Knowing and finding resources even before your baby arrives will really put you ahead. Seek out IBCLC’s in your area, La Leche League meetings near by, take a breastfeeding class, read a breastfeeding book with current and clinically supported information, and find some mama groups to join. As one of my favorite breastfeeding books, The Womanly Art of Breastfeeding explains; once your LO has arrived, find and keep someone close who understands breastfeeding, knows your goals, who’s approach you respect and appreciate, someone who can support you emotionally, and help you find correct information. If the support you need requires a professional, your IBCLC is your person: get your home visit asap if you are in pain.

6. Get through engorgement the RIGHT way

When your milk comes in somewhere between day 2 and day 5 of your baby’s life, your breasts become filled with milk and they can become super uncomfortable. This is a normal process that should only last 24-48 hours max. Make sure you’re feeding on demand, ensure that you are hearing swallowing, and that he/she is gaining weight appropriately. DO NOT PUMP — this will increase your supply and make engorgement worse. 5-10 minutes before your babe is ready to nurse, get some heat on your breasts (from a shower or warm pack) to help get the milk flowing. You can even keep the heat on while you nurse. After the baby has fed and you feel some relief, put some cold packs on the breast that was fed off of for about 10 minutes. The cold feels cooling and slows down the flow. You do not need to nurse on both breasts. Have the baby stick to emptying side 1 before offering side 2. Your breasts will adjust to exactly what your baby needs, I promise.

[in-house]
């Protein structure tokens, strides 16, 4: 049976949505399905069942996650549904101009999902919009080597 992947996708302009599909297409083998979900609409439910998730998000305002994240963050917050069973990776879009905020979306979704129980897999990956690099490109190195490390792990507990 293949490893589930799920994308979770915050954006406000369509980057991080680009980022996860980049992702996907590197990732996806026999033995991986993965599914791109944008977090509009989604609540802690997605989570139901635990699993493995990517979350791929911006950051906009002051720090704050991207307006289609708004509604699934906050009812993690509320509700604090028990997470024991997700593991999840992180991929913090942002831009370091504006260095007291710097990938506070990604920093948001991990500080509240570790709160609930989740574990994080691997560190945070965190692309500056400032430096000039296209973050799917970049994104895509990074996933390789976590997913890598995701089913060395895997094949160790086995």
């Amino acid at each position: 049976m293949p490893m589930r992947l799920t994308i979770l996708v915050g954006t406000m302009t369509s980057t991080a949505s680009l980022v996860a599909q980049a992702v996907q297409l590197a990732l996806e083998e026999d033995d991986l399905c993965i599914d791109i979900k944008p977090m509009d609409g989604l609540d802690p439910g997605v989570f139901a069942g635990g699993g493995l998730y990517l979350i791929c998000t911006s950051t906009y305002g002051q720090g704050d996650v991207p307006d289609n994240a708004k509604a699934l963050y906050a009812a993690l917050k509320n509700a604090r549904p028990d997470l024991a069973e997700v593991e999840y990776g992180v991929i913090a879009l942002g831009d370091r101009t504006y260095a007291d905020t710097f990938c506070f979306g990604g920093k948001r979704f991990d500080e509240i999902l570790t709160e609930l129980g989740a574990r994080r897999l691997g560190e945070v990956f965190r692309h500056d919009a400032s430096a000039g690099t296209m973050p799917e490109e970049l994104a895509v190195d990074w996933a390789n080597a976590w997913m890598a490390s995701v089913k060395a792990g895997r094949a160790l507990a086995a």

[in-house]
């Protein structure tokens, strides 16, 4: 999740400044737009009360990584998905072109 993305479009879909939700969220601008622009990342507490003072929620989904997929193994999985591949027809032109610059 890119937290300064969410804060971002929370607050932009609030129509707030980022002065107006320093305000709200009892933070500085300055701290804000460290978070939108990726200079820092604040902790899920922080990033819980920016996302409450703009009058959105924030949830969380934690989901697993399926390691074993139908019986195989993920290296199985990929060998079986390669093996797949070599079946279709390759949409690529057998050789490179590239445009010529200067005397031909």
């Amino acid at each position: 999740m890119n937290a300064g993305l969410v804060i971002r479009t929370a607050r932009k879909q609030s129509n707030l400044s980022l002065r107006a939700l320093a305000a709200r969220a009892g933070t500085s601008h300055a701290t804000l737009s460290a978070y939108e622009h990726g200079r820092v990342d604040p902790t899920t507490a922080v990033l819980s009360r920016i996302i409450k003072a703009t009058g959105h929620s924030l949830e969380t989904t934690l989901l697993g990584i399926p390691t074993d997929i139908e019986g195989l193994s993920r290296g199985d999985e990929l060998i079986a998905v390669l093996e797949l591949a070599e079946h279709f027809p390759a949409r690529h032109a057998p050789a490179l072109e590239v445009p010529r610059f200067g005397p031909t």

7. Avoid use of pacifiers and bottles before 2 weeks (unless medically necessary).

To get breastfeeding off to the very best start from the first feeds, you should try not to introduce any other shapes or flows to the baby besides your breasts until at least 2 weeks postpartum. No plastic nipple is your nipple, no flow is your breasts flow, and all baby bottle nipples are much easier to get the milk out than your breasts.